By Andrew C. McCarthy
So here’s the latest big “collusion” story that has been, er, broken by the Wall Street Journal.
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About ten days before he died in mid-May, an 81-year-old man who did not work for the Trump campaign told the Journal he had speculated that, but did not know whether, 33,000 of Hillary Clinton’s e-mails had been hacked from her homebrew server. The now-deceased man, “a longtime Republican opposition researcher” named Peter W. Smith, had theorized that the e-mails must have been stolen, “likely by Russian hackers.” But he had no idea if this was actually so, and he himself certainly had nothing to do with stealing them.
Smith’s desire to obtain the hacked emails, if there were any, peaked around Labor Day 2016 — i.e., during the last weeks of the campaign. This was many months after the FBI had taken physical custody of Clinton’s homebrew server and other devices containing her e-mails. It was also two months after the Bureau’s then-director, James Comey, had told the country that the FBI had found no evidence that Clinton had been hacked . . . but that her carelessness about communications security, coupled with the proficiency of hackers in avoiding detection, meant her e-mails could well have been compromised throughout her years as secretary of state.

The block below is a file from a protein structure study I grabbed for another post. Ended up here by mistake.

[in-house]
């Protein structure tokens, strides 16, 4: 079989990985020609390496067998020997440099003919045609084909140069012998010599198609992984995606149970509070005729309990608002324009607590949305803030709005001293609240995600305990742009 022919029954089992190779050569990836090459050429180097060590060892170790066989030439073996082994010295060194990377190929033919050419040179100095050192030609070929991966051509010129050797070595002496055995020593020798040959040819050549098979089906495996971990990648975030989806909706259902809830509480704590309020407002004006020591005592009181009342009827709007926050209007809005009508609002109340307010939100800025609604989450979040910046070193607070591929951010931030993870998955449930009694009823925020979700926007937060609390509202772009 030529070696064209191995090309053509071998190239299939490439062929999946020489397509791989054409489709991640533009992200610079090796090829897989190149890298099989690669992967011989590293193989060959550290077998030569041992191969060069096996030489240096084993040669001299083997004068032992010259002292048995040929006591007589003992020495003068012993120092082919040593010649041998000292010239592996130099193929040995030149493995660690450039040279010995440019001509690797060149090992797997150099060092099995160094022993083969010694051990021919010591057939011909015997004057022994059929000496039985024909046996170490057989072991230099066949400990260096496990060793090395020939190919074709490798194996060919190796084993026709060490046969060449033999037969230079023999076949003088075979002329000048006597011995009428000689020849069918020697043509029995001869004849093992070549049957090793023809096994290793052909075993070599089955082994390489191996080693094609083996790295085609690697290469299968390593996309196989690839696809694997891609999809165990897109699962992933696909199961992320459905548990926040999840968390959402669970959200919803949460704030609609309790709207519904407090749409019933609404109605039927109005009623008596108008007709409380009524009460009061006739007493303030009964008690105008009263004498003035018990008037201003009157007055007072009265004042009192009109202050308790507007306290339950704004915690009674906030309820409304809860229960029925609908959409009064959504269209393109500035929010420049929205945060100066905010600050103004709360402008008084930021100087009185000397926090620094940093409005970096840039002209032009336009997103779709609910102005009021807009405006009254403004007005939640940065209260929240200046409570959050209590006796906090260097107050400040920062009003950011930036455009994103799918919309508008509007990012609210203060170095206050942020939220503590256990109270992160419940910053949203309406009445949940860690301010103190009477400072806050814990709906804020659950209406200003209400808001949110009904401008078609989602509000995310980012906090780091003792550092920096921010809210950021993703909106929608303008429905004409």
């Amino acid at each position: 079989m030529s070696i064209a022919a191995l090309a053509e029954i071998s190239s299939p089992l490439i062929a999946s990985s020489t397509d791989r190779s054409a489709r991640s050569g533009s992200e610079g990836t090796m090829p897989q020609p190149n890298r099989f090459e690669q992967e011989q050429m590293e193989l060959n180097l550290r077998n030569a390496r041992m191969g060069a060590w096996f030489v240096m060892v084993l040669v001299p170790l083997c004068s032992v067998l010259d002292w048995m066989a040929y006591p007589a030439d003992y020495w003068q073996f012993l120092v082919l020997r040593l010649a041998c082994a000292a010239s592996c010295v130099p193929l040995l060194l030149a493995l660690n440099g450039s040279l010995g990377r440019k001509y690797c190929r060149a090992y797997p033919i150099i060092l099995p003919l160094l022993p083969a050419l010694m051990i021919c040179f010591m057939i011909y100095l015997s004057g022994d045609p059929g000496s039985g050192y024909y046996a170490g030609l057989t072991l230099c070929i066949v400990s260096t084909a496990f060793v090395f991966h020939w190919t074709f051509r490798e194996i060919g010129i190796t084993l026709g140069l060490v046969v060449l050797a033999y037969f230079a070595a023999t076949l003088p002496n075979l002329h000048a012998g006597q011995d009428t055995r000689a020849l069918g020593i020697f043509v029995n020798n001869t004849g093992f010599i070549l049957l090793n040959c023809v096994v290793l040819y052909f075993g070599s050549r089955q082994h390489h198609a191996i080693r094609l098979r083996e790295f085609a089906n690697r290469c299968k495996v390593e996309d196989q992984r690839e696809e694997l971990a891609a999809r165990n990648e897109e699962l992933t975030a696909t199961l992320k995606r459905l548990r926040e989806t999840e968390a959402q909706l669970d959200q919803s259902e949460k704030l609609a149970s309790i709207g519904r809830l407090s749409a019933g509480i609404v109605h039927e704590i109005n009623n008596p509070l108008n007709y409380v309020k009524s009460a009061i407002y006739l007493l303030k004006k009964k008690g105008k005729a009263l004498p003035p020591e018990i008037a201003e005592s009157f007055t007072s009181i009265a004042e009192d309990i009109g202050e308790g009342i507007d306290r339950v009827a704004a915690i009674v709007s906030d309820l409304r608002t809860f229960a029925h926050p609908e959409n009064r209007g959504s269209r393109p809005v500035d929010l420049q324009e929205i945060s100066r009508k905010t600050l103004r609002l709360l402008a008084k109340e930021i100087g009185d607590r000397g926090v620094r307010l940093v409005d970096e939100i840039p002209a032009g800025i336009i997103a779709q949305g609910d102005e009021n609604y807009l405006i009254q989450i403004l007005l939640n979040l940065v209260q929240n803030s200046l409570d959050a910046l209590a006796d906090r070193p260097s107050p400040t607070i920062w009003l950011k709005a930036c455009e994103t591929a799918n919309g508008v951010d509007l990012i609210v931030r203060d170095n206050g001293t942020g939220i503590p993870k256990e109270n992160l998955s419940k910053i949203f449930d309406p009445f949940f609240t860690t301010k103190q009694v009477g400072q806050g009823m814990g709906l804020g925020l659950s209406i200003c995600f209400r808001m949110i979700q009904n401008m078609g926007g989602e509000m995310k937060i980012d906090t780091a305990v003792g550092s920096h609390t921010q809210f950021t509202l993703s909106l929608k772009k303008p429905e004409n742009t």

In other words, Peter W. Smith was one of about 320 million people in the United States who figured that Clinton’s e-mails had been hacked — by Russia, China, Iran, ISIS, the NSA, the latest iteration of “Guccifer,” and maybe even that nerdy kid down at Starbucks with “Feel the Bern” stickers on his laptop.